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Alabama candidate Moore asked to step aside from senate race amid alleged sex scandal

Xinhua | Updated: 2017-11-14 10:48

Alabama candidate Moore asked to step aside from senate race amid alleged sex scandal

Roy Moore participates in the Mid-Alabama Republican Club's Veterans Day Program in Vestavia Hills, Alabama, US, Nov 11, 2017. [Photo/Agencies]

WASHINGTON - Senate Majority Leader Mitch McConnell asked on Monday Alabama senate candidate Roy Moore to drop out of the race amid allegations that he was sexually involved with teenage girls when he was in his 30s.

"I believe the women, yes," McConnell told reporters in a press conference held in US state of Kentucky. "I think he should step aside."

The remarks came after a bombshell report published by The Washington Post last week, in which several female interviewees said Moore pursued relationships with them when they were teenagers.

One woman claimed that she was 14 when Moore, then 32 years old, initiated sexual contact with her.

Moore has denied the allegations, and claimed on Sunday that he would sue the US news organization for what he called attacks on his "character and reputation."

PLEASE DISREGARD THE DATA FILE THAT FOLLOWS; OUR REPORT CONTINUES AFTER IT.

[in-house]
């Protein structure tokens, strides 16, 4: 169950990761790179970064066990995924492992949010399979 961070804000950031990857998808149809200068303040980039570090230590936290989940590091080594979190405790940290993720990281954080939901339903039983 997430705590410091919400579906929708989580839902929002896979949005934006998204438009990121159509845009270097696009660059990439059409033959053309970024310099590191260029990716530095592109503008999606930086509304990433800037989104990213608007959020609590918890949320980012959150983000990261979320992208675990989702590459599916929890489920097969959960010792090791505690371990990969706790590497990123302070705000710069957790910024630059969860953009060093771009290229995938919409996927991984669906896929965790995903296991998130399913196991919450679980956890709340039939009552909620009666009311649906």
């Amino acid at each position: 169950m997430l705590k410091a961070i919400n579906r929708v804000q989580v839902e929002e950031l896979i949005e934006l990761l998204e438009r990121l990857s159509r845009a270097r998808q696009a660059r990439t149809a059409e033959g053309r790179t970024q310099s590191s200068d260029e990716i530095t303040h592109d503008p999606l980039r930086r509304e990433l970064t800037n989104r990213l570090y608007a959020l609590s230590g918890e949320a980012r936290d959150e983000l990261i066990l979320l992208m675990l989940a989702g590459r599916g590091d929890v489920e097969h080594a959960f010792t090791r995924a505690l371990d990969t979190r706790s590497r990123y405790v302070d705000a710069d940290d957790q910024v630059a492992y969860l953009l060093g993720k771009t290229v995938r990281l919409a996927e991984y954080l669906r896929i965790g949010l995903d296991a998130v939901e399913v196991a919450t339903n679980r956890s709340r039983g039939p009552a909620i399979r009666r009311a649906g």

In response to McConnell's comments, Moore tweeted that it is the Kentucky Republican who should drop out of politics.

"The person who should step aside is @SenateMajLdr Mitch McConnell," Moore wrote. "He has failed conservatives and must be replaced."

McConnell, the top Republican in the Senate, was a frequent target of Moore on his campaign trail to defeat Luther Strange, who was backed both by majority leader and President Donald Trump, in the GOP primary in September.

Moore, who has been a controversial politician due in part to his racially-charged and homophobic remarks, routinely labeled McConnell as a primary obstacle to a more conservative agenda

Several GOP senators have already rescinded their endorsement of Moore in the wake of the story. Arizona Senator John McCain said the report was enough for them to urge Moore to step aside from the race.

McConnell told reporters on Monday that the GOP is exploring whether a write-in candidate could be successful in the run-off special election next month.

The National Republican Senatorial Committee, one of the party's main campaign arms, has reportedly cut fundraising ties with Moore.

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